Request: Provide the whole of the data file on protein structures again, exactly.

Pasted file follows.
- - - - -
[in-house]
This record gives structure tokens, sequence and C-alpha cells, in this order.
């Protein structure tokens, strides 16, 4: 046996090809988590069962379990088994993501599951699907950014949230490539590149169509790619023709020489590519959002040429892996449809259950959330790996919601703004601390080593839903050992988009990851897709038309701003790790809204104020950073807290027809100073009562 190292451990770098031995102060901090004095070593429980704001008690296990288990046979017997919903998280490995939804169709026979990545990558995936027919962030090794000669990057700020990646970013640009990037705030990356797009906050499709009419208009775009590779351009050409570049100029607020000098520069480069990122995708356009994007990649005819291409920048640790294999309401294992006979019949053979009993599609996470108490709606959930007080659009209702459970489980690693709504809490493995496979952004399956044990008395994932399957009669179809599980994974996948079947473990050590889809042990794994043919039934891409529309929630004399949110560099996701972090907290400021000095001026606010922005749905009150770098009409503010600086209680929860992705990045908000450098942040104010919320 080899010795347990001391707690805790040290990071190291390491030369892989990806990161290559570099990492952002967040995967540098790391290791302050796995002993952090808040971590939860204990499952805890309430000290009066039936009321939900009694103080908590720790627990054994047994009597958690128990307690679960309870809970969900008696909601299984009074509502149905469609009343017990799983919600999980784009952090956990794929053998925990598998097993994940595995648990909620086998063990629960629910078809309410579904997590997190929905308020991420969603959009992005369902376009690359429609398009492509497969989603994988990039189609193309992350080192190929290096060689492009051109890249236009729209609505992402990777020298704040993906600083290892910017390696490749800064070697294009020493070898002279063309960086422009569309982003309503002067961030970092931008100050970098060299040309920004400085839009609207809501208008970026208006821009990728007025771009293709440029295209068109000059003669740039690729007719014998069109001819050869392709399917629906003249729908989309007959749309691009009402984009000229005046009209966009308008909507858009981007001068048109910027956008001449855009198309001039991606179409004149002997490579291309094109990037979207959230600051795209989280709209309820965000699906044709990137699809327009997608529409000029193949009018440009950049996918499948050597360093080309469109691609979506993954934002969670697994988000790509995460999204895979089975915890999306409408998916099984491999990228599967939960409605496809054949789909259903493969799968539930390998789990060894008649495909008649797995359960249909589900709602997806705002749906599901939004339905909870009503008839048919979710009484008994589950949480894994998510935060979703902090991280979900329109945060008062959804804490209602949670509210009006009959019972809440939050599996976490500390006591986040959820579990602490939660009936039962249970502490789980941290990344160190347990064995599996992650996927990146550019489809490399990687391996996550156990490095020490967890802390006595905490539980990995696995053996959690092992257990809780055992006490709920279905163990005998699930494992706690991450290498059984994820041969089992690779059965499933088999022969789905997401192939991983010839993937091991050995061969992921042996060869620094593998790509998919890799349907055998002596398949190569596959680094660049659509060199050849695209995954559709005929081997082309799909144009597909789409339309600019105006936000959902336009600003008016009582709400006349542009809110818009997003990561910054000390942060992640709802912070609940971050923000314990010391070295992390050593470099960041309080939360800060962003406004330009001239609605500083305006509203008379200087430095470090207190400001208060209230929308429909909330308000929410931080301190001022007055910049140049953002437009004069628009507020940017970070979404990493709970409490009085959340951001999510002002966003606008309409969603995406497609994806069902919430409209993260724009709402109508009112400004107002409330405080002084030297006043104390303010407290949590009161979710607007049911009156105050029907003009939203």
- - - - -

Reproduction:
[in-house]
This record gives structure tokens, sequence and C-alpha cells, in this order.
């Protein structure tokens, strides 16, 4: 046996090809988590069962379990088994993501599951699907950014949230490539590149169509790619023709020489590519959002040429892996449809259950959330790996919601703004601390080593839903050992988009990851897709038309701003790790809204104020950073807290027809100073009562 190292451990770098031995102060901090004095070593429980704001008690296990288990046979017997919903998280490995939804169709026979990545990558995936027919962030090794000669990057700020990646970013640009990037705030990356797009906050499709009419208009775009590779351009050409570049100029607020000098520069480069990122995708356009994007990649005819291409920048640790294999309401294992006979019949053979009993599609996470108490709606959930007080659009209702459970489980690693709504809490493995496979952004399956044990008395994932399957009669179809599980994974996948079947473990050590889809042990794994043919039934891409529309929630004399949110560099996701972090907290400021000095001026606010922005749905009150770098009409503010600086209680929860992705990045908000450098942040104010919320 080899010795347990001391707690805790040290990071190291390491030369892989990806990161290559570099990492952002967040995967540098790391290791302050796995002993952090808040971590939860204990499952805890309430000290009066039936009321939900009694103080908590720790627990054994047994009597958690128990307690679960309870809970969900008696909601299984009074509502149905469609009343017990799983919600999980784009952090956990794929053998925990598998097993994940595995648990909620086998063990629960629910078809309410579904997590997190929905308020991420969603959009992005369902376009690359429609398009492509497969989603994988990039189609193309992350080192190929290096060689492009051109890249236009729209609505992402990777020298704040993906600083290892910017390696490749800064070697294009020493070898002279063309960086422009569309982003309503002067961030970092931008100050970098060299040309920004400085839009609207809501208008970026208006821009990728007025771009293709440029295209068109000059003669740039690729007719014998069109001819050869392709399917629906003249729908989309007959749309691009009402984009000229005046009209966009308008909507858009981007001068048109910027956008001449855009198309001039991606179409004149002997490579291309094109990037979207959230600051795209989280709209309820965000699906044709990137699809327009997608529409000029193949009018440009950049996918499948050597360093080309469109691609979506993954934002969670697994988000790509995460999204895979089975915890999306409408998916099984491999990228599967939960409605496809054949789909259903493969799968539930390998789990060894008649495909008649797995359960249909589900709602997806705002749906599901939004339905909870009503008839048919979710009484008994589950949480894994998510935060979703902090991280979900329109945060008062959804804490209602949670509210009006009959019972809440939050599996976490500390006591986040959820579990602490939660009936039962249970502490789980941290990344160190347990064995599996992650996927990146550019489809490399990687391996996550156990490095020490967890802390006595905490539980990995696995053996959690092992257990809780055992006490709920279905163990005998699930494992706690991450290498059984994820041969089992690779059965499933088999022969789905997401192939991983010839993937091991050995061969992921042996060869620094593998790509998919890799349907055998002596398949190569596959680094660049659509060199050849695209995954559709005929081997082309799909144009597909789409339309600019105006936000959902336009600003008016009582709400006349542009809110818009997003990561910054000390942060992640709802912070609940971050923000314990010391070295992390050593470099960041309080939360800060962003406004330009001239609605500083305006509203008379200087430095470090207190400001208060209230929308429909909330308000929410931080301190001022007055910049140049953002437009004069628009507020940017970070979404990493709970409490009085959340951001999510002002966003606008309409969603995406497609994806069902919430409209993260724009709402109508009112400004107002409330405080002084030297006043104390303010407290949590009161979710607007049911009156105050029907003009939203």